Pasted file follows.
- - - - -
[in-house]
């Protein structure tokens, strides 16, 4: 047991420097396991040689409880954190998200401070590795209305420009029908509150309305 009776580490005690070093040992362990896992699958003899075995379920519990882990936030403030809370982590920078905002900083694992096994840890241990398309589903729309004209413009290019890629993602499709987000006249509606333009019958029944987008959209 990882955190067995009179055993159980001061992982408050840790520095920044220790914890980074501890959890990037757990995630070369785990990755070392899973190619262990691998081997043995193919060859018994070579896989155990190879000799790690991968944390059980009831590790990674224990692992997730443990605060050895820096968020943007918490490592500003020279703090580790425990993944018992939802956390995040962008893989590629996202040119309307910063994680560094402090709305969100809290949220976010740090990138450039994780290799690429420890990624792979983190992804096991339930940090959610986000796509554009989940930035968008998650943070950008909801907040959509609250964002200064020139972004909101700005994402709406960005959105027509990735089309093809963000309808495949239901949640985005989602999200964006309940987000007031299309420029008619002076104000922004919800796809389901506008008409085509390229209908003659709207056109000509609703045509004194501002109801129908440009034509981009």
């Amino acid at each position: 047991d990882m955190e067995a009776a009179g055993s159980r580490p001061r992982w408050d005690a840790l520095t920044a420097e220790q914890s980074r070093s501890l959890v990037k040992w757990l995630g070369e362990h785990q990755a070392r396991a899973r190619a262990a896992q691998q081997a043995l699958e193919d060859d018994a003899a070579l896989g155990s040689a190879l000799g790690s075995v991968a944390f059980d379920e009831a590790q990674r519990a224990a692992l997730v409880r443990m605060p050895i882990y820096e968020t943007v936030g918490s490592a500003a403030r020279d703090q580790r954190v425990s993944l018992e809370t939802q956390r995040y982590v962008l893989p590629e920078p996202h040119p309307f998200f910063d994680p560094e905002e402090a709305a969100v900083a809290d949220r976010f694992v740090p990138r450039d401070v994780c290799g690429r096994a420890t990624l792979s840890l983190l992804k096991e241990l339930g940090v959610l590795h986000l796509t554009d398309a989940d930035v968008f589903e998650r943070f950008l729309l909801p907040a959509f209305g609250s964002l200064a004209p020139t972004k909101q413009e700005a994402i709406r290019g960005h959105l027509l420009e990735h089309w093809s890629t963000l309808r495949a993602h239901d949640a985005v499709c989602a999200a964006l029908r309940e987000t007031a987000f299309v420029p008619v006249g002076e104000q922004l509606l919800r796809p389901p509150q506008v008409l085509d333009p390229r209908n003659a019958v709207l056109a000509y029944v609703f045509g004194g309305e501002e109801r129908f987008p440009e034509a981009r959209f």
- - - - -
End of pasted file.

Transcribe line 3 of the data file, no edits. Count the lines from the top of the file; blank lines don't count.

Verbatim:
């Amino acid at each position: 047991d990882m955190e067995a009776a009179g055993s159980r580490p001061r992982w408050d005690a840790l520095t920044a420097e220790q914890s980074r070093s501890l959890v990037k040992w757990l995630g070369e362990h785990q990755a070392r396991a899973r190619a262990a896992q691998q081997a043995l699958e193919d060859d018994a003899a070579l896989g155990s040689a190879l000799g790690s075995v991968a944390f059980d379920e009831a590790q990674r519990a224990a692992l997730v409880r443990m605060p050895i882990y820096e968020t943007v936030g918490s490592a500003a403030r020279d703090q580790r954190v425990s993944l018992e809370t939802q956390r995040y982590v962008l893989p590629e920078p996202h040119p309307f998200f910063d994680p560094e905002e402090a709305a969100v900083a809290d949220r976010f694992v740090p990138r450039d401070v994780c290799g690429r096994a420890t990624l792979s840890l983190l992804k096991e241990l339930g940090v959610l590795h986000l796509t554009d398309a989940d930035v968008f589903e998650r943070f950008l729309l909801p907040a959509f209305g609250s964002l200064a004209p020139t972004k909101q413009e700005a994402i709406r290019g960005h959105l027509l420009e990735h089309w093809s890629t963000l309808r495949a993602h239901d949640a985005v499709c989602a999200a964006l029908r309940e987000t007031a987000f299309v420029p008619v006249g002076e104000q922004l509606l919800r796809p389901p509150q506008v008409l085509d333009p390229r209908n003659a019958v709207l056109a000509y029944v609703f045509g004194g309305e501002e109801r129908f987008p440009e034509a981009r959209f």